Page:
30. The ATO does not have a consistent methodology for calculating the cost of its main contact centres and does not calculate the cost of calls handled by its ‘boutique’ centres. To help identify opportunities to further improve the efficient operation of contact centres, there would be merit in the ATO developing a consistent approach for calculating call handling costs across all of its contact centres. However, using information provided by the ATO, the combined average costs per call handled by the eight contact centres managed by the Customer Service and Solutions BSL (including the cost of the Translating and Interpreting Service and direct frontline support costs) were calculated as $23.50 in 2012–13 and $22.35 in 2013–14.The cost per second of calls handled by the ATO contact centres was higher than the cost of calls handled by the outsourced providers (around three cents a second, compared to around two cents a second for the outsourced providers in 2013–14).23 However, part of this difference is explained by the higher seniority of ATO staff required to handle the more complex calls taken or supported by the ATO contact centres and other factors, such as the outsource centres’ higher rate of escalation or transfer of calls to more qualified staff for resolution than ATO centres (21 per cent for the outsource centres compared to 12 per cent for the ATO centres in 2013–14).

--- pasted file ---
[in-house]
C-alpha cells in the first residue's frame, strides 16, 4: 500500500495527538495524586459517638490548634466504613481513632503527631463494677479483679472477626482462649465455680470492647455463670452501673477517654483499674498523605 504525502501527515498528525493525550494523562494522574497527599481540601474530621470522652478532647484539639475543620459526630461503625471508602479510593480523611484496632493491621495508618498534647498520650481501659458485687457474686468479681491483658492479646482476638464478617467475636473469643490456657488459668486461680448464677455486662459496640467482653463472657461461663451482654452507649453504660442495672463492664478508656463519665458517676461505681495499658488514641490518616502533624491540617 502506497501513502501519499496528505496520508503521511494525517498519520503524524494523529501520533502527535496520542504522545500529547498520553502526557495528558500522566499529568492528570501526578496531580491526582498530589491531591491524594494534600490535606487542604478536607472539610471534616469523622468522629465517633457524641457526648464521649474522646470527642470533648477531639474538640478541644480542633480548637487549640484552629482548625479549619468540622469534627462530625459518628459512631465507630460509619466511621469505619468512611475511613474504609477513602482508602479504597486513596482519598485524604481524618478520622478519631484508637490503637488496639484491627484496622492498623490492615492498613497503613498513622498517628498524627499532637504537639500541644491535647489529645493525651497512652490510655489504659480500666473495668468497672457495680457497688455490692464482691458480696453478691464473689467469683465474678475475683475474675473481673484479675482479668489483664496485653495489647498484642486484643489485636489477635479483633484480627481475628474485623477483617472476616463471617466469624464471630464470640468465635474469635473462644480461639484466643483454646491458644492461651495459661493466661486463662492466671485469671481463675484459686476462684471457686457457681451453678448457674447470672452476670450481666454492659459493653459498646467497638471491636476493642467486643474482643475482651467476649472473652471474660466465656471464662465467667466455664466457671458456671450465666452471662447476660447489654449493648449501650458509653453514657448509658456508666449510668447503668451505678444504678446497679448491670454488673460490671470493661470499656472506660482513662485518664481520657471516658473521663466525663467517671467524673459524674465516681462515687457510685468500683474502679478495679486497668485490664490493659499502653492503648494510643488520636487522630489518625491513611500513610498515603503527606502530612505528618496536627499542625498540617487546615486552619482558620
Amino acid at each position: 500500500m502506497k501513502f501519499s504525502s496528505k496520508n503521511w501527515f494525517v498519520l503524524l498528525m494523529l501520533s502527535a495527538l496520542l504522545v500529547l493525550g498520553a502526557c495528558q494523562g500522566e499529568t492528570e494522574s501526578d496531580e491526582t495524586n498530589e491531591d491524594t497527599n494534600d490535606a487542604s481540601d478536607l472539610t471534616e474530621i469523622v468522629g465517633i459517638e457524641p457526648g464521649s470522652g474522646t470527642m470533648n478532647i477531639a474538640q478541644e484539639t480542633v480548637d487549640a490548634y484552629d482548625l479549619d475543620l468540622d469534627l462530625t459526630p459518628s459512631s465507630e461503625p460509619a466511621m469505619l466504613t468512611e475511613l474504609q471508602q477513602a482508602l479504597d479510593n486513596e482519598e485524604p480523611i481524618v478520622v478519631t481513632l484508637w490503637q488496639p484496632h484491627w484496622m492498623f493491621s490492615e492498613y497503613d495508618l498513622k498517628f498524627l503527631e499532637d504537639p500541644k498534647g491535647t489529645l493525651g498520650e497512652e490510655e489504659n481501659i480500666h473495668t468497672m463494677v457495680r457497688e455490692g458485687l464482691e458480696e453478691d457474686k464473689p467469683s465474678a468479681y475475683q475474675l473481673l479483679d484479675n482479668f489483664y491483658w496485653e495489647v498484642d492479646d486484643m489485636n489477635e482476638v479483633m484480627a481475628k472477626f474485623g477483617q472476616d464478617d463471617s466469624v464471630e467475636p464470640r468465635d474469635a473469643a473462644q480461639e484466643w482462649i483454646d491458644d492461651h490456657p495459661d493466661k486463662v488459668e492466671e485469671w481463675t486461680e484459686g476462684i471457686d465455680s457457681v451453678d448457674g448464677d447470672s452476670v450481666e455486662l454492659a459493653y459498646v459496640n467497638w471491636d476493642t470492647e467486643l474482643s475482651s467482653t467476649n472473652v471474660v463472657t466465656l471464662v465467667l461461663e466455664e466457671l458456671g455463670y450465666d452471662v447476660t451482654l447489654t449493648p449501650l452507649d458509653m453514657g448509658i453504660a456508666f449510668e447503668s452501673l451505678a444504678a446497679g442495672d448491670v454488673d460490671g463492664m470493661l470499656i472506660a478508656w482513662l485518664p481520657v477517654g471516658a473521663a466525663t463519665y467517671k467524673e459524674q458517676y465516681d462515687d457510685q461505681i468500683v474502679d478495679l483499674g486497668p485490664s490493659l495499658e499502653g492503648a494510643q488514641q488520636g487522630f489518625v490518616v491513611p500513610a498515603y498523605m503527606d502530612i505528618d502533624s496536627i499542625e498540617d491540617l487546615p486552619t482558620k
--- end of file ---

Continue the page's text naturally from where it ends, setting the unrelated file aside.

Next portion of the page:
31. To improve efficiency and client satisfaction, the ATO has implemented arrangements to increase first contact resolution of calls. The setting of first contact resolution improvement targets would provide insights into the effectiveness of these arrangements. Using the ATO’s current methodology for calculating first contact resolution rates, first contact resolution for its 13 main contact centres increased from 77 per cent in 2012–13 to 79 per cent in 2013–14.24 Outsourcing the handling of around 58 per cent of calls has also helped the ATO to manage varying call workloads, such as for Tax Time, and represents an effective use of resources whereby the outsourced centres handle the less complex calls and the ATO centres handle most of the more complex calls. Retaining a significant in-house capacity mitigates the risk to the ATO of outsourcing and provides scope to increase this capacity, if needed.